The moral argument to the cancellation of debt is the other side of the equation. Given the fact that the debt was not created in good faith and that the banks well understand that their system was unsustainable, I see moral grounds for such action. A legal argument can also be made that most bank loan contracts are invalid, as the banks offered up no consideration. They merely made a few keystrokes into a computer and created the loan out of thin air, not from existing reserves or deposits. The upside to banks going out of business is that much of the intellectual capital of the nation could then be re-deployed to engineering, science and solving real-world technical problems, rather than figuring out how to steal money from unwitting pension funds.

So, the world’s citizens protesting in the streets are right to reject tax increases, austerity or bailouts as legitimate and viable solutions to the debt crisis. We are being asked to pay for the mistakes of others and hand over sovereignty to the international banks, the richest individuals in the world.

Dismiss the puppets and paid pundits on television encouraging such solutions and casting blame at the feet of the citizens. There has been an intentional effort to trap and ensnare as much of the world as possible in this black hole of a endless debt. Likewise, more debt is not the solution to the problem of too much debt. It is amazing that these words even have to be written, but when the public is fed the same line over and over about needing more money printing, it starts to become believable.

Of course, the NY Times and other establishment media will warn of the devastating effects of such a debt jubilee. But they are only serving their owners, who clearly stand to benefit from the continuation of the status quo.

The brilliance behind this proposed debt cancellation is that it strategically allocates losses to those that created the mess, have grown rich from it and can most handle the hit, while protecting and indeed returning wealth to the rest of society that has suffered under this unfair system of fiat money and crony capitalism. Justice?

This solution would, in essence, hand back Trillions in bailout money, tax breaks and other economic benefits that the banks have enjoyed at the expense of the taxpayers. We’ve already seen the impact of handing bailout money to the banks. I think it is safe to assume that the money would have a higher velocity and greater impact on economic activity if instead given to those that would actually spend it, rather than hoard it. With respect to the late President, we are still waiting for that great rain to come trickling down.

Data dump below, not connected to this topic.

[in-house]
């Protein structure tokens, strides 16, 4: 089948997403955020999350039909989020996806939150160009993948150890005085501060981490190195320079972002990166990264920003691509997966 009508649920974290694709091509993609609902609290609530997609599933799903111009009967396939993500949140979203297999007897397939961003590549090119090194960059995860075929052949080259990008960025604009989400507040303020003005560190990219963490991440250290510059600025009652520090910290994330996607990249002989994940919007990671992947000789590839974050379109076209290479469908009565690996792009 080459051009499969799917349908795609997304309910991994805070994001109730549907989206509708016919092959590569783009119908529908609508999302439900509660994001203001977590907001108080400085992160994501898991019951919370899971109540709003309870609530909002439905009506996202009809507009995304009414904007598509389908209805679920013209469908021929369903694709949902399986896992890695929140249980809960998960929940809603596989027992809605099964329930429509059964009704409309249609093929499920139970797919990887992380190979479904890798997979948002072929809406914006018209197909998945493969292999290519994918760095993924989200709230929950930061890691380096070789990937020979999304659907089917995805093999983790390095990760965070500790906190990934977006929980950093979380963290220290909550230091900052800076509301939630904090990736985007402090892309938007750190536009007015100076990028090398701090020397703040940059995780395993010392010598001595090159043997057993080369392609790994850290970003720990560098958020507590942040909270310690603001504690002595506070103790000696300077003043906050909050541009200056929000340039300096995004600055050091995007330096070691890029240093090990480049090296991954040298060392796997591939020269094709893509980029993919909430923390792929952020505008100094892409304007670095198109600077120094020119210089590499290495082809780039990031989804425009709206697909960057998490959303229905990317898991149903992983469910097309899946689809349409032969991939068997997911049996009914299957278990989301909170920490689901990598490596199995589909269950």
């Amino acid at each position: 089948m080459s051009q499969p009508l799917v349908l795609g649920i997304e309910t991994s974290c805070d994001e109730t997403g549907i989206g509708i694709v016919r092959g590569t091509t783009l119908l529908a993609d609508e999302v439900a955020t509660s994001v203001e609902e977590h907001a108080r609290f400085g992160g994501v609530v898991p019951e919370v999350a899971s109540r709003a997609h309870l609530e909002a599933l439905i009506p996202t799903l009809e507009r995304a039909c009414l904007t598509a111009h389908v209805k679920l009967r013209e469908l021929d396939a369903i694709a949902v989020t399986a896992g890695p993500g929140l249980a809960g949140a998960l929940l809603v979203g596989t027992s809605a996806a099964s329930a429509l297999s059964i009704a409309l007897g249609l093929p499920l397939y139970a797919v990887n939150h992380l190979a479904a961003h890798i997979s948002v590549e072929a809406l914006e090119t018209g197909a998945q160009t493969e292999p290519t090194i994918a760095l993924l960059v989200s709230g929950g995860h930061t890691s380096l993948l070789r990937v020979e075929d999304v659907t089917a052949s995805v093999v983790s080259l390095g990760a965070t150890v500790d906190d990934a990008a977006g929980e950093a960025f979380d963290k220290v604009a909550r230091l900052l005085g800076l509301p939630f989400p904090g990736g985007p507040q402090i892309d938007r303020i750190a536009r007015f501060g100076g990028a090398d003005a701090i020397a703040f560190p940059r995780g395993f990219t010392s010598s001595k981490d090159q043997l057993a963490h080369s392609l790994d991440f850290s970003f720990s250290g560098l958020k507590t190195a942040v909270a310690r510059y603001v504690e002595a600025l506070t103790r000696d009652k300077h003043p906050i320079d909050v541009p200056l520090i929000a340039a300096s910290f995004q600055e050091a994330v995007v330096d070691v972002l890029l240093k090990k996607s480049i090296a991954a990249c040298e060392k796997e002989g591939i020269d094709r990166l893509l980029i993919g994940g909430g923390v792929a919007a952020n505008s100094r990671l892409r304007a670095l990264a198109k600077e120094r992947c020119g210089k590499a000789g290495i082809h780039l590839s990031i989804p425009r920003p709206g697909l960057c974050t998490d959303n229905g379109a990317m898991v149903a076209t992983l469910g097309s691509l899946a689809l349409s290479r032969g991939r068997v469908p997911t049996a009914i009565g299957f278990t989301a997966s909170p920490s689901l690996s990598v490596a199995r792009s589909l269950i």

If we want to get serious about tackling the debt issue, the key driver in all of our economic problems, we have to move the debate beyond the narrow confines of tax increases, austerity and central bank liquidity injections. The only lasting solution is to cancel the debt now, deal with the ramifications and shift to a debt-free, non-fiat, non-fractional reserve monetary system with sound money or some reference to real-world assets.

The few who understand the system, will either be so interested in its profits, or so dependent on its favours that there will be no opposition from that class, while on the other hand, the great body of the people mentally incapable of comprehending the tremendous advantage that capital derives from the system, will bear its burdens without complaint, and perhaps without even suspecting that the system is inimical to their interests. – John Sherman…a protégée of the Rothschild family

By Jason Hamlin

http://www.goldstockbull.com/

Jason Hamlin is the founder of Gold Stock Bull and publishes a monthly contrarian newsletter that contains in-depth research into the markets with a focus on finding undervalued gold and silver mining companies. The Premium Membership includes the newsletter, real-time access to the model portfolio and email trade alerts whenever Jason is buying or selling. You can try it for just $35/month by clicking here.

Copyright © 2012 Gold Stock Bull - All Rights Reserved

All ideas, opinions, and/or forecasts, expressed or implied herein, are for informational purposes only and should not be construed as a recommendation to invest, trade, and/or speculate in the markets. Any investments, trades, and/or speculations made in light of the ideas, opinions, and/or forecasts, expressed or implied herein, are committed at your own risk, financial or otherwise. The information on this site has been prepared without regard to any particular investor’s investment objectives, financial situation, and needs. Accordingly, investors should not act on any information on this site without obtaining specific advice from their financial advisor. Past performance is no guarantee of future results.


© 2005-2016 http://www.MarketOracle.co.uk - The Market Oracle is a FREE Daily Financial Markets Analysis & Forecasting online publication.


Post Comment

Only logged in users are allowed to post comments. Register/ Log in

Catching a Falling Financial Knife